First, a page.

Romanesque baptistery in the Republic of Florence, Italy
Florence ruled by Matilda of Canossa
The last of the Carolingian Holy Roman Emperors died in 924 AD. Then northern Italy – including Florence and nearby Genoa – fell under the power of the Counts of Canossa. First Boniface III ruled Italy, then his daughter Matilda. They kept the peace all over Italy and encouraged trade in the Mediterranean. Florence did very well under their rule. In 1059, Florence was able to rebuild its Christian baptistery in a beautiful Romanesque style.
Florence becomes a republic
When Matilda died without children in 1115 AD, Florence became independent, and established a republican system of government where many men (though not women) had some voting rights.
Florence Duomo (cathedral)
Guelphs and Ghibellines
Most of the 1200s in Florence saw intense fighting between two rival political groups, the Guelphs and the Ghibellines.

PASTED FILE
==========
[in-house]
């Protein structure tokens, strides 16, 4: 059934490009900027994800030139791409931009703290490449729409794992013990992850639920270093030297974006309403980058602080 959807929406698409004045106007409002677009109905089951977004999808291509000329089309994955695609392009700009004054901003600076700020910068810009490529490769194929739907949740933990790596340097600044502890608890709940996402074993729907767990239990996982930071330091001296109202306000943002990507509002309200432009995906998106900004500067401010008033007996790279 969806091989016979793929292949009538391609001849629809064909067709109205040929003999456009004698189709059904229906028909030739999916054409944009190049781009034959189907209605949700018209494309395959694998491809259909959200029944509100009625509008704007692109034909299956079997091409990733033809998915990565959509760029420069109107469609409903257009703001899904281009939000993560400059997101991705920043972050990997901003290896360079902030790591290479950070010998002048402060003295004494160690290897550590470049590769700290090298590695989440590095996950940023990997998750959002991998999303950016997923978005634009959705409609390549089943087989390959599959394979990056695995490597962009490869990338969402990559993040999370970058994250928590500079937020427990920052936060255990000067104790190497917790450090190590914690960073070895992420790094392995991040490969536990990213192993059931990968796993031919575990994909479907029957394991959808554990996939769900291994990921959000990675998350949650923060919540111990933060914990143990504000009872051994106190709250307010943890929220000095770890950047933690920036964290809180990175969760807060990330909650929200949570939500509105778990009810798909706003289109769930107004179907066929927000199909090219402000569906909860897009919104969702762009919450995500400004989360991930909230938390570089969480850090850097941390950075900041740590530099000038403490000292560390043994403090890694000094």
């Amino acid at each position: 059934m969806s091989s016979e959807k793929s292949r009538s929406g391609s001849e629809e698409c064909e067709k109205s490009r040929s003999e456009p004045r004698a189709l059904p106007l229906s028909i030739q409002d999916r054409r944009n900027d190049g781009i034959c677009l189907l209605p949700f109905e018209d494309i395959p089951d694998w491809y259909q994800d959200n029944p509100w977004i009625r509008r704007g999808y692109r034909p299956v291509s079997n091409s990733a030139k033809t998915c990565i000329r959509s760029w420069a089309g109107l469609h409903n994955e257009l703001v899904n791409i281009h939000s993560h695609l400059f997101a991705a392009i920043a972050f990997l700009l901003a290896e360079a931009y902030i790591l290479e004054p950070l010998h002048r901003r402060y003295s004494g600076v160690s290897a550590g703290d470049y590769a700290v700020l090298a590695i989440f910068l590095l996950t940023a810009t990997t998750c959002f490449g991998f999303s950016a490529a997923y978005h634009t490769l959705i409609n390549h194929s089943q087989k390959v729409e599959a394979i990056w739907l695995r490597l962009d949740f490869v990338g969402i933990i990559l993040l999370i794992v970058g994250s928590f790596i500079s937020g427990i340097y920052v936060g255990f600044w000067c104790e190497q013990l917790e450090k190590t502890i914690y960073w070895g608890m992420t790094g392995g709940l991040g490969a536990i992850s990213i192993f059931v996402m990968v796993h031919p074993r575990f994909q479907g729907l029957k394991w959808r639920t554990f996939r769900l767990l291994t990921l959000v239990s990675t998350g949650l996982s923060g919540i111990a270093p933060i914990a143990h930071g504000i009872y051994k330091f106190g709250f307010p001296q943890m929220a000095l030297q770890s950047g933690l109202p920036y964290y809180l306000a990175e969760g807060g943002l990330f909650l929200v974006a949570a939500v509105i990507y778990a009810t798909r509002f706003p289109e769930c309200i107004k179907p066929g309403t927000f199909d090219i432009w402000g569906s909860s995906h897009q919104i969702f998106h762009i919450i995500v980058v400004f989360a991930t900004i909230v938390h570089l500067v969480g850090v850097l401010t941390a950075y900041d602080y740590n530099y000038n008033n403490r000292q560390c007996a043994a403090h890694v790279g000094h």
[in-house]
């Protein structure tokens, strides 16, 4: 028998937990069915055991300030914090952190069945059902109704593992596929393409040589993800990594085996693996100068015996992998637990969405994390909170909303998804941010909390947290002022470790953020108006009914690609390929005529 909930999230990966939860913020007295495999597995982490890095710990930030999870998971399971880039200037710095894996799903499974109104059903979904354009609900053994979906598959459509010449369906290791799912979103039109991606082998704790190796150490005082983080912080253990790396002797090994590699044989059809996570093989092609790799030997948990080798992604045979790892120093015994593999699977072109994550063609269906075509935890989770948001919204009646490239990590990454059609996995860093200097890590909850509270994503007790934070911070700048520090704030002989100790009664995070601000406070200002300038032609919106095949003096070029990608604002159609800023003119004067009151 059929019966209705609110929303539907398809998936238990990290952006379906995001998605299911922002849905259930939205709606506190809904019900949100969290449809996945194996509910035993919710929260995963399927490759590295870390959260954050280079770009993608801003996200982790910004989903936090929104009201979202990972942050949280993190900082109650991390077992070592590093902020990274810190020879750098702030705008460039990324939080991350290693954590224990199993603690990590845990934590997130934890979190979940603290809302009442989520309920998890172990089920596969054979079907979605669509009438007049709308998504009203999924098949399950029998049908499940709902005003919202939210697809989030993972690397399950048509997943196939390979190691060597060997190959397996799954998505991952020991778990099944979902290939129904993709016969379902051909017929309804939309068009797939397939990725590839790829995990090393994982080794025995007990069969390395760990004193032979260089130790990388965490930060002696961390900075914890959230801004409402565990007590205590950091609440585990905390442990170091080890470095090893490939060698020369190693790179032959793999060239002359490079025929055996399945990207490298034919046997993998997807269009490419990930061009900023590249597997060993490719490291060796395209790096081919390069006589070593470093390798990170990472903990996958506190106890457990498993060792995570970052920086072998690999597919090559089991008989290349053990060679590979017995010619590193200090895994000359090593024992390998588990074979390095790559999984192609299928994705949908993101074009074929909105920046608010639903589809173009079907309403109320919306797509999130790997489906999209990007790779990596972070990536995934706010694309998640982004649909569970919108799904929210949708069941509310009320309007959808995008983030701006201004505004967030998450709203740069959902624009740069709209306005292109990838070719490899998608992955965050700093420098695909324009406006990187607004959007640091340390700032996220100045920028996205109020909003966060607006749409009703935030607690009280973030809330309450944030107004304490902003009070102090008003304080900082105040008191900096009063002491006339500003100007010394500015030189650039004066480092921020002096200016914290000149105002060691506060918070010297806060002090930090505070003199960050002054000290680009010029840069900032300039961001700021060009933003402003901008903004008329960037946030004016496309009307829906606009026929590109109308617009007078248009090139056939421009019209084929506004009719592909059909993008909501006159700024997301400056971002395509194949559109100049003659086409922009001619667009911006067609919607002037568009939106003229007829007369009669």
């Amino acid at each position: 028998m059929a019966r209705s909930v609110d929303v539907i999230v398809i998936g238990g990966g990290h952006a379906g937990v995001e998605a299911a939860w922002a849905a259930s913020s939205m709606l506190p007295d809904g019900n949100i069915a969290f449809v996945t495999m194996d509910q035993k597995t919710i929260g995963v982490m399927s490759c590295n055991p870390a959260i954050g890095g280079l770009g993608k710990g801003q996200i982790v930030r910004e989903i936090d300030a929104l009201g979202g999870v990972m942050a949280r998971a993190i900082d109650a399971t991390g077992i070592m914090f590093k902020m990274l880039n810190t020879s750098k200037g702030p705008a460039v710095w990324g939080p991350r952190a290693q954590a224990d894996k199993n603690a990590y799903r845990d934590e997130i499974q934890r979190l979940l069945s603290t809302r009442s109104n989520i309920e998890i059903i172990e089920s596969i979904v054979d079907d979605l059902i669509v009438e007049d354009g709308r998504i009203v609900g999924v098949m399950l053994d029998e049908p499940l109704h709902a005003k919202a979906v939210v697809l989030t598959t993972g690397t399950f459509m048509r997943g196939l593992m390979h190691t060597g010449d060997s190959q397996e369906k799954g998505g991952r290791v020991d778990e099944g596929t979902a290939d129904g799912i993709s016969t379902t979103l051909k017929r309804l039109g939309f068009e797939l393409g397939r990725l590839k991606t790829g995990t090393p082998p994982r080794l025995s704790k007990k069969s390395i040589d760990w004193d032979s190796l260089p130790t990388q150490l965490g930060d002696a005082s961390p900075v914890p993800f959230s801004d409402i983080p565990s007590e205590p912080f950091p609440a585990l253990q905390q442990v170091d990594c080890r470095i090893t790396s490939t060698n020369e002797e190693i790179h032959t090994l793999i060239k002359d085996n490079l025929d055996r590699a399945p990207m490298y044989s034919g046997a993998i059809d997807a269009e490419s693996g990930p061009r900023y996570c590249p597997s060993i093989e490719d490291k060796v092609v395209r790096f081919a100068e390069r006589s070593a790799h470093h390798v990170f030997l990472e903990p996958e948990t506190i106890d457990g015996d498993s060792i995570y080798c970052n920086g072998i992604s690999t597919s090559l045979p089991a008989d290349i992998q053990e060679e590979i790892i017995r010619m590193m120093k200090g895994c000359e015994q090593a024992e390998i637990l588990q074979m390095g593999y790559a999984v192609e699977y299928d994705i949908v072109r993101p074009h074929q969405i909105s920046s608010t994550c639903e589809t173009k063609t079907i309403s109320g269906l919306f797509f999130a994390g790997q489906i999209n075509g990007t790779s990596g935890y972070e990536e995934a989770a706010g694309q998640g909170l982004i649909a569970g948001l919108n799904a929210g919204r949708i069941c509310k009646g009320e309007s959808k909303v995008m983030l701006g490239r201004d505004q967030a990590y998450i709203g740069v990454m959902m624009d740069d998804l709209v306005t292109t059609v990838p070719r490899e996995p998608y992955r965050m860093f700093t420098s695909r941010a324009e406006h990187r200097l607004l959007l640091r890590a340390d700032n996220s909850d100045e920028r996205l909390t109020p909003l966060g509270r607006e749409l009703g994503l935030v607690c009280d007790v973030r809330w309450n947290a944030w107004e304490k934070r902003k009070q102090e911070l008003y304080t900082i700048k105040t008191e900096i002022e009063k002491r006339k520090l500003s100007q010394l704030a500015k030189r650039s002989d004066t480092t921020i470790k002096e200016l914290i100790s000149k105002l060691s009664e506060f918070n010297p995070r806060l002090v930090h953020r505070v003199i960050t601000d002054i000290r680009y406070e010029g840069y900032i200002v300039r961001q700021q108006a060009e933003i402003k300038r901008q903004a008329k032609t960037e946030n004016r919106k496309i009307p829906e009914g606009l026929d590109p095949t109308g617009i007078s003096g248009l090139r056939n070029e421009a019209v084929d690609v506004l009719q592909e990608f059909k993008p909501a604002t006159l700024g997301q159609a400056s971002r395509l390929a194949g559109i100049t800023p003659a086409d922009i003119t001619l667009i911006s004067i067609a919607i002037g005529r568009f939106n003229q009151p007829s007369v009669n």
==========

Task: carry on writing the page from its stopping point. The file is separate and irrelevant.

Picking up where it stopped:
The people of Florence exiled the poet Dante for being a Guelph. In the late 1200s, Florence began building a big new cathedral, though various problems made it take a long time to build.
Was Florence richer than other cities?
Florence did better after Genoa defeated Pisa, very near Florence and a major rival, in 1284 AD. In 1293, Florence’s government passed new laws protecting the rights of the citizens.
Florence and the Black Death
Like most other cities in Eurasia, Florence suffered terribly from the bubonic plague of 1348. The writer Boccaccio, for instance, lost his stepmother and many friends.
By the end of the 1300s, most of the power fell into the hands of a few rich families like the Medici. Florence did well. In 1406, with Genoa losing control of its possessions, Florence got control of Pisa. But a lot of people were angry about losing their political power.
Bibliography and further reading about the history of Florence: